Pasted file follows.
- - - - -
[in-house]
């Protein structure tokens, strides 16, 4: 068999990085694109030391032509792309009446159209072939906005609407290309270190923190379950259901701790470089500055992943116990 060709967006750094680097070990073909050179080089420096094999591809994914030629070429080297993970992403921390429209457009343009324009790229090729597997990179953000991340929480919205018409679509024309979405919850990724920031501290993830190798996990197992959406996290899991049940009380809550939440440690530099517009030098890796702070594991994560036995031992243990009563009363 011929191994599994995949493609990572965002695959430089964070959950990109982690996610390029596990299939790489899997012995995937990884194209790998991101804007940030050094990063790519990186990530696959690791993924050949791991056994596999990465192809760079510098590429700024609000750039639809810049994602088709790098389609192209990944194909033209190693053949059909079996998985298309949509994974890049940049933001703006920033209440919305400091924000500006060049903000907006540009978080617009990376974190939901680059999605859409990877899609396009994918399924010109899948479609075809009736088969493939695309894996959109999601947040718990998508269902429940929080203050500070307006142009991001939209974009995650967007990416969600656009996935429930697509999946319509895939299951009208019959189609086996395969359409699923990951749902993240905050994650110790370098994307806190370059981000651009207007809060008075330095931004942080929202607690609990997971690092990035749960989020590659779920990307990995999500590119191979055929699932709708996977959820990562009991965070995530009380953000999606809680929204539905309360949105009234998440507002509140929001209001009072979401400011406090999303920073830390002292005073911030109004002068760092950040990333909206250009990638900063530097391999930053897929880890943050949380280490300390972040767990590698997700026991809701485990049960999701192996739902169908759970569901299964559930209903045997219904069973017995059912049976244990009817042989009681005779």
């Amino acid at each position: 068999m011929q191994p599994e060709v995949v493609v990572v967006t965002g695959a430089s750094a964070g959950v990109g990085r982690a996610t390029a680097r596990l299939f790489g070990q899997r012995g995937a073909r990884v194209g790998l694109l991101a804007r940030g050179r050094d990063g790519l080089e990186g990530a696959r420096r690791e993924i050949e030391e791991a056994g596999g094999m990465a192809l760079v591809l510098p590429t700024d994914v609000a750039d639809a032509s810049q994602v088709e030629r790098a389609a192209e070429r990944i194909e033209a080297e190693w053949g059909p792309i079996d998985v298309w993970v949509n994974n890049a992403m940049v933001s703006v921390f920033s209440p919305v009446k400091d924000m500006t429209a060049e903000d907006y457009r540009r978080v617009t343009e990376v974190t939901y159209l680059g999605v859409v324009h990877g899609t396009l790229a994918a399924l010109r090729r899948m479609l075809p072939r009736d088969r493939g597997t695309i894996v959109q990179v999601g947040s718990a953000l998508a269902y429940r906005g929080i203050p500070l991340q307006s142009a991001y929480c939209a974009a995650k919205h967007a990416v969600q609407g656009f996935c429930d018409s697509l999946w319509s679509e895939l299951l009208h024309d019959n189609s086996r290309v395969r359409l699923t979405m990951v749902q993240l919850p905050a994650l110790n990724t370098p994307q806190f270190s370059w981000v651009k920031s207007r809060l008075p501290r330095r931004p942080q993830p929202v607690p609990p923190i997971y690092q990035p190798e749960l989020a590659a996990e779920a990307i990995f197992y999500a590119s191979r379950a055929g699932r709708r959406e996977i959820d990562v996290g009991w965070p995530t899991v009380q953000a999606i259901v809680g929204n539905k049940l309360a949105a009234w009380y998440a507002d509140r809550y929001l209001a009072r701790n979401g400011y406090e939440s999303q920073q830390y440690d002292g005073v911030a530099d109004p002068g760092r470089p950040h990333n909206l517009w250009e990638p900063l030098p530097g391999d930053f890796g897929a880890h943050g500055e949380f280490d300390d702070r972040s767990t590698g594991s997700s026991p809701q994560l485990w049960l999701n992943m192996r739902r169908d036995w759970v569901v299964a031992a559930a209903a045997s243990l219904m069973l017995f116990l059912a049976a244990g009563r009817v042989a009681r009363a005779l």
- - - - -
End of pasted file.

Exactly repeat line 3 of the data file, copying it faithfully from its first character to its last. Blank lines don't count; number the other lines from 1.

């Amino acid at each position: 068999m011929q191994p599994e060709v995949v493609v990572v967006t965002g695959a430089s750094a964070g959950v990109g990085r982690a996610t390029a680097r596990l299939f790489g070990q899997r012995g995937a073909r990884v194209g790998l694109l991101a804007r940030g050179r050094d990063g790519l080089e990186g990530a696959r420096r690791e993924i050949e030391e791991a056994g596999g094999m990465a192809l760079v591809l510098p590429t700024d994914v609000a750039d639809a032509s810049q994602v088709e030629r790098a389609a192209e070429r990944i194909e033209a080297e190693w053949g059909p792309i079996d998985v298309w993970v949509n994974n890049a992403m940049v933001s703006v921390f920033s209440p919305v009446k400091d924000m500006t429209a060049e903000d907006y457009r540009r978080v617009t343009e990376v974190t939901y159209l680059g999605v859409v324009h990877g899609t396009l790229a994918a399924l010109r090729r899948m479609l075809p072939r009736d088969r493939g597997t695309i894996v959109q990179v999601g947040s718990a953000l998508a269902y429940r906005g929080i203050p500070l991340q307006s142009a991001y929480c939209a974009a995650k919205h967007a990416v969600q609407g656009f996935c429930d018409s697509l999946w319509s679509e895939l299951l009208h024309d019959n189609s086996r290309v395969r359409l699923t979405m990951v749902q993240l919850p905050a994650l110790n990724t370098p994307q806190f270190s370059w981000v651009k920031s207007r809060l008075p501290r330095r931004p942080q993830p929202v607690p609990p923190i997971y690092q990035p190798e749960l989020a590659a996990e779920a990307i990995f197992y999500a590119s191979r379950a055929g699932r709708r959406e996977i959820d990562v996290g009991w965070p995530t899991v009380q953000a999606i259901v809680g929204n539905k049940l309360a949105a009234w009380y998440a507002d509140r809550y929001l209001a009072r701790n979401g400011y406090e939440s999303q920073q830390y440690d002292g005073v911030a530099d109004p002068g760092r470089p950040h990333n909206l517009w250009e990638p900063l030098p530097g391999d930053f890796g897929a880890h943050g500055e949380f280490d300390d702070r972040s767990t590698g594991s997700s026991p809701q994560l485990w049960l999701n992943m192996r739902r169908d036995w759970v569901v299964a031992a559930a209903a045997s243990l219904m069973l017995f116990l059912a049976a244990g009563r009817v042989a009681r009363a005779l």